Three UC Merced researchers are connecting eye-tracking hardware with a robotic exoskeletal arm to further understand the mind-body connection and, someday, to help people with disabilities have better use of their limbs.
A National Science Foundation Major Research Instrumentation (MRI) grant and UC Merced’sOffice of Research and Economic Developmentare providing $250,000 for the mechanical arm so professors Ramesh Balasubramaniam, Michael Spivey and Stefano Carpin can conduct interdisciplinary research into the cognitive and robotic aspects of motor control and human-machine interfaces.
“Research indicates that cognition is a continuous thing,” said Spivey, a cognitive science professor with the School of Social Sciences, Humanities and Arts. “While the mind is busy telling the body how to act, the body is also telling the mind how to think.”
The three-year project is a prime example of UC Merced’s interdisciplinary spirit and research the campus is rapidly becoming internationally renowned for: robotics and embodied cognition, or the theory that each person is more than just his or her brain.
Embodied cognition research shows that aspects of the body, including the motor system, the perceptual system, the body's interactions with the environment and our own assumptions about the world, are built into both the body and the brain. Researchers believe those physical aspects influence high-level mental constructs such as concepts and categories, and human performance on cognitive tasks, such as reasoning or judgment.
The eye-tracking headset in Spivey’s lab has already indicated eye movements can influence and even “nudge” people’s moral decisions.
“We’re finding out that the mind depends on movements,” Spivey said. “For example, people who have movement disorders actually think a little differently about their world because they do not have the same sensorimotor experiences as other people.”
By integrating an autonomous eye-tracking headset with the robotic arm, the researchers will get a better understanding of the dynamics of reaching and grasping movements at the millisecond level.
Balasubramaniam, a cognitive scientist, plans to use the transcranial magnetic brain stimulation (TMS) in his lab to see how interrupting or changing what the arm does while someone is wearing the exoskeleton can help the researchers understand how the mind works with and on movement. He studies motor control with an eye toward rehabilitation for people with physical and cognitive disabilities.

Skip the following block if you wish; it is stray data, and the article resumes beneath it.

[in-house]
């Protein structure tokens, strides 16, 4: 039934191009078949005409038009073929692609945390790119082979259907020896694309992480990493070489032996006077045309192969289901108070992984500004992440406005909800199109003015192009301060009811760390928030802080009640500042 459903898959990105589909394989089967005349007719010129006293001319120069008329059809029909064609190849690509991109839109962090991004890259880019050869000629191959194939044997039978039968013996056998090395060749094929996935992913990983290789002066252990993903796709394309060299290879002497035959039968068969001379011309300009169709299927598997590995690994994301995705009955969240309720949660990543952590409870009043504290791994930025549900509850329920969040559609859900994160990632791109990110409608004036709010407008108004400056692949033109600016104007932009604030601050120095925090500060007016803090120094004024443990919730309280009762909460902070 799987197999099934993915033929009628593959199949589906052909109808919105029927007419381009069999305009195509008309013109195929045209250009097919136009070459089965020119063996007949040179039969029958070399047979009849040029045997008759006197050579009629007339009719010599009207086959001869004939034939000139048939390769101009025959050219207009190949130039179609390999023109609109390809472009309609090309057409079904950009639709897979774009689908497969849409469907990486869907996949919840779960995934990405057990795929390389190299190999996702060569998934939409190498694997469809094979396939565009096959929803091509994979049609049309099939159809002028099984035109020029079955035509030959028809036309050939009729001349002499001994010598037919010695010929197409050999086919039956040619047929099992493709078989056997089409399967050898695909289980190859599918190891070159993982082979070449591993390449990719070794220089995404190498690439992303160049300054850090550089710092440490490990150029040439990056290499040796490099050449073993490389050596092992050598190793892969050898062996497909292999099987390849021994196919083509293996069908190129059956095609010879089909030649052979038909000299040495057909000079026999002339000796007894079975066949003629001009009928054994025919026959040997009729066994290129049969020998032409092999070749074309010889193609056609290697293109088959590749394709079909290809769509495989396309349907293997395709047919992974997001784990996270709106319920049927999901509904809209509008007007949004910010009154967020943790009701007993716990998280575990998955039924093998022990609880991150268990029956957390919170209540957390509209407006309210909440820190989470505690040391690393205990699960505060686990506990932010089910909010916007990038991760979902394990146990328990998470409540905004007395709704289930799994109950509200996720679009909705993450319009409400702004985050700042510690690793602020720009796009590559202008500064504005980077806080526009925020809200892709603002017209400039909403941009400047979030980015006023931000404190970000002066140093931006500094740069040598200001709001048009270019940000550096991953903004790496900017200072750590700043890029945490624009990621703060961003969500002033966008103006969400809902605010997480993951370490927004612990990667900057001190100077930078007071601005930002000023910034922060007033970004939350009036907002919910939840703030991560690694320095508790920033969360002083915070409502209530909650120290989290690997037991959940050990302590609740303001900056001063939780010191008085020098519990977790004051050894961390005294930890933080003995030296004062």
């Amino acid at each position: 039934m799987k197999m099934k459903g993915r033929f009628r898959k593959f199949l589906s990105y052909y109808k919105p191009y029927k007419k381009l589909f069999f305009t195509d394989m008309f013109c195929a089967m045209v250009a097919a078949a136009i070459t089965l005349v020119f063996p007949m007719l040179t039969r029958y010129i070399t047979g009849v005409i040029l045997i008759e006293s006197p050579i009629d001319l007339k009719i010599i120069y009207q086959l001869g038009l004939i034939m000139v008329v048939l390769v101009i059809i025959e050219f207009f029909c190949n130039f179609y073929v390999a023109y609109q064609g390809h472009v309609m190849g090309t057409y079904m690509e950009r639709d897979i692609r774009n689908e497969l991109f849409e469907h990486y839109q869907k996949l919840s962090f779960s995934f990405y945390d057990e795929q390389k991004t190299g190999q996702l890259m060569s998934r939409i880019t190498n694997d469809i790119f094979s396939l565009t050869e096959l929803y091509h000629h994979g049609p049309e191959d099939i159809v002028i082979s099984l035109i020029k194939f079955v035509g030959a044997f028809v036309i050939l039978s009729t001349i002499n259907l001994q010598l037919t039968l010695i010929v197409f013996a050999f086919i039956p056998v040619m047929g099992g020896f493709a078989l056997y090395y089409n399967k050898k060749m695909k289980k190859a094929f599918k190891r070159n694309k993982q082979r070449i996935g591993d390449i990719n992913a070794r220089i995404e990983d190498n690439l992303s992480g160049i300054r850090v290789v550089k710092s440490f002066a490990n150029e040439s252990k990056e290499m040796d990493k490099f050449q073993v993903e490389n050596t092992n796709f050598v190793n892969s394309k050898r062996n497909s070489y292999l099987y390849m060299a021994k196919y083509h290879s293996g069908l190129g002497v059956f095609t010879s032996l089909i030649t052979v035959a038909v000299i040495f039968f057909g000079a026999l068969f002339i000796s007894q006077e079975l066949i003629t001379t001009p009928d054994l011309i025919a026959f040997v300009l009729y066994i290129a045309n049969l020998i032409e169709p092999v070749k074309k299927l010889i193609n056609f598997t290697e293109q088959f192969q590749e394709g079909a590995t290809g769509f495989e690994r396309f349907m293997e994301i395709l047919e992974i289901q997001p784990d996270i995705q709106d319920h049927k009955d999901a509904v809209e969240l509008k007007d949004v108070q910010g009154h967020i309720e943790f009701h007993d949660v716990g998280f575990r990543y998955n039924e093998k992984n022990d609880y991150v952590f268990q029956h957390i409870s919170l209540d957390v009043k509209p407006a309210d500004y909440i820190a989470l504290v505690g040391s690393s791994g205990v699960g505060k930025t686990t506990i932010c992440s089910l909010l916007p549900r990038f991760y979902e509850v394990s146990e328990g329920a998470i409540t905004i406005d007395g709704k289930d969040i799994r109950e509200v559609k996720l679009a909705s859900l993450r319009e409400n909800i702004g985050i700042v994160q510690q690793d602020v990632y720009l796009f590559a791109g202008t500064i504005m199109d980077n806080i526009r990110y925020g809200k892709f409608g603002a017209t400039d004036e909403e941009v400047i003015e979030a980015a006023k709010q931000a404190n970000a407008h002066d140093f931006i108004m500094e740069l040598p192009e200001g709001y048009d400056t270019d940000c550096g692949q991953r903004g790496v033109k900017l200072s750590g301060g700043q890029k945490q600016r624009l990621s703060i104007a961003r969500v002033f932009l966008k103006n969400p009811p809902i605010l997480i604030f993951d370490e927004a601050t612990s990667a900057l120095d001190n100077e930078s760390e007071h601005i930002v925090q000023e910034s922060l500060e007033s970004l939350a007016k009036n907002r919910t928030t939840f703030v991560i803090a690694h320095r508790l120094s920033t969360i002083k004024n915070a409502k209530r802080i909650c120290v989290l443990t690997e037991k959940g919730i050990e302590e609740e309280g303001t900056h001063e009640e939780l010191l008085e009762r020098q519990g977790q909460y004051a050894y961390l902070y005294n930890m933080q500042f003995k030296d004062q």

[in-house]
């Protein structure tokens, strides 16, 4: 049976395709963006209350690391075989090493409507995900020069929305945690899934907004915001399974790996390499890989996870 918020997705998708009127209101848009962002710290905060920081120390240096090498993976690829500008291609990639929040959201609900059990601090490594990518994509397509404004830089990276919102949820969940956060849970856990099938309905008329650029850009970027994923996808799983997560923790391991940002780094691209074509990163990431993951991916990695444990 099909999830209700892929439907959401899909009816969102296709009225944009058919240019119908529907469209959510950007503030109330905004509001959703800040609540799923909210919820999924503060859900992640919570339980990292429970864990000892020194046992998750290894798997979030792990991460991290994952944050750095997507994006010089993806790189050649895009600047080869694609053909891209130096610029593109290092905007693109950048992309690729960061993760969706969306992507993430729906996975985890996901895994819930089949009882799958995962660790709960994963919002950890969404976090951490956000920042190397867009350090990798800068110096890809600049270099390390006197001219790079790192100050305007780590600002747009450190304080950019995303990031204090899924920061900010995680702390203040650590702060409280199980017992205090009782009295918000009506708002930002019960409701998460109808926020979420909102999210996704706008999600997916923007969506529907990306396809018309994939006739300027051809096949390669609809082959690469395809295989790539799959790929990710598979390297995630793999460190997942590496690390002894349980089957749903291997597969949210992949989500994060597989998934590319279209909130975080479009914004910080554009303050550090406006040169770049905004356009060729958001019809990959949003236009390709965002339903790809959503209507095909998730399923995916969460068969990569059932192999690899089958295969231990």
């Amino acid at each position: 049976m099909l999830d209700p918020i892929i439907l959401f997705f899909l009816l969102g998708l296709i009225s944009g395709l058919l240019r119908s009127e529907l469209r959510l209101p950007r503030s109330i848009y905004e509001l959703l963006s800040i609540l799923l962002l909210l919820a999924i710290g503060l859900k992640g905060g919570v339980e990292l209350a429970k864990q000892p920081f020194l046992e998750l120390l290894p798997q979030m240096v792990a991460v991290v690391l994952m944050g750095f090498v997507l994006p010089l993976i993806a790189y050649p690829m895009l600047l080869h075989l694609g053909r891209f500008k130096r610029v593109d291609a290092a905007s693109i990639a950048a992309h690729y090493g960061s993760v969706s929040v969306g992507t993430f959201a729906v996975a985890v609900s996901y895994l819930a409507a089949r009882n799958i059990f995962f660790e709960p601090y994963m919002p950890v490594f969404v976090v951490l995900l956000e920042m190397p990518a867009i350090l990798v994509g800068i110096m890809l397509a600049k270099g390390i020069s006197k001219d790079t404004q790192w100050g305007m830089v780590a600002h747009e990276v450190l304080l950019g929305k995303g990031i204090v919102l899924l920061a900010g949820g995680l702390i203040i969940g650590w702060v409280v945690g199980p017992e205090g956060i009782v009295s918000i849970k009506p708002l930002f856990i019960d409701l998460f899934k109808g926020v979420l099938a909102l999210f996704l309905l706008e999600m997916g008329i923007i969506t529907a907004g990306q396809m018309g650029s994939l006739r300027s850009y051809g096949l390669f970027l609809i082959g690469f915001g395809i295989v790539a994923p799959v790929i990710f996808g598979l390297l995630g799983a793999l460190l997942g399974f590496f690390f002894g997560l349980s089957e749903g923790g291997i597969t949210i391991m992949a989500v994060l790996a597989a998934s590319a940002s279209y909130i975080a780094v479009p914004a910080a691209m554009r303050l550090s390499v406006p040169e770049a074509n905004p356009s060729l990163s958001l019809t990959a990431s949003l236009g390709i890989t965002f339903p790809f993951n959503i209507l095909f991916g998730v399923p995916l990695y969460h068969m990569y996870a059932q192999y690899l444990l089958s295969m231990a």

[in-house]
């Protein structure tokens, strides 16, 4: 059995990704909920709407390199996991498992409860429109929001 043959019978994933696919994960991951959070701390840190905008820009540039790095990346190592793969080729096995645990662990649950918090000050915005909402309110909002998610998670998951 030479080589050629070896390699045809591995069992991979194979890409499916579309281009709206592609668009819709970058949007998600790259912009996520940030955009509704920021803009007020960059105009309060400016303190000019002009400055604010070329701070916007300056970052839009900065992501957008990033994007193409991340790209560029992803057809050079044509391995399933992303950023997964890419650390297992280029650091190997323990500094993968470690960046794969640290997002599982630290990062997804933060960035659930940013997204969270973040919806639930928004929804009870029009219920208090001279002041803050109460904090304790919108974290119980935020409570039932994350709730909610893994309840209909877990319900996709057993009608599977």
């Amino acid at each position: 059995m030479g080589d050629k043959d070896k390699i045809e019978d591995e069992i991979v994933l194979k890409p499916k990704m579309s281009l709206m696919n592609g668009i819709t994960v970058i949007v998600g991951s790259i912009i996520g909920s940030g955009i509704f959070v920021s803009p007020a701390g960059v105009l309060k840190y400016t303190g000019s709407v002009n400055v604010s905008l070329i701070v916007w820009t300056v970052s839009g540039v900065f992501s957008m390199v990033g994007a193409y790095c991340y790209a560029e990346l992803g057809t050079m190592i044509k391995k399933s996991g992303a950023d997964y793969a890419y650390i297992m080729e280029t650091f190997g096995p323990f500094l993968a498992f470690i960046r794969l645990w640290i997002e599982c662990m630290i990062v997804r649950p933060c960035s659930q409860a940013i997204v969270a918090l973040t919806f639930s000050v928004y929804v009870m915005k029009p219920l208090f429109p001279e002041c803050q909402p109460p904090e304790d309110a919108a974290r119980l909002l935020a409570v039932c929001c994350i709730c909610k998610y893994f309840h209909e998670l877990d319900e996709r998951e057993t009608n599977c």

“We know the brain takes advantage of the natural arm dynamics, but there are many experiments we can do to help us understand the parameters the brain uses to plan movements,” he said. “By using the eye-tracker, the arm and TMS, we can begin to parse the cortical and peripheral contributions to motor planning.”
“As more robots are operated in close proximity to, or paired with, people, there’s an increased focus on high-level movements,” Carpin said. “Because the robotic arm will be coupled with people, there is a tricky set of engineering and planning questions, and I’ll have to work on millisecond time scales in designing robotic solutions.”
The project also makes UC Merced one of the first universities in the country to have all these embodied cognition resources in one place, including such a large group of researchers with expertise in the field.
“This project represents a true collaboration across disciplines at UC Merced, bringing together 12 researchers from cognitive and information sciences, electrical engineering and computer science, mechanical engineering and other groups,” said Balasubramaniam, the principal investigator on the $250,000 grant. “The project will involve graduate and undergraduate students, too, offering them research experience and education they will not get elsewhere.”
Part of the project will involve workshops to train science, technology, engineering and math students from the UC and other schools in embodied cognition, though schedules have not been detailed yet.
The relationship between cognitive science and engineering is steadily expanding each year, Carpin said, in part because UC Merced is still a small campus where researchers and students all work closely together.
“We’ve got a really unique research facility, which one of the NSF reviewers pointed out in our grant acceptance,” Spivey said. “Other universities don’t have this because they aren’t as interdisciplinary as we are — it’s in our DNA here.”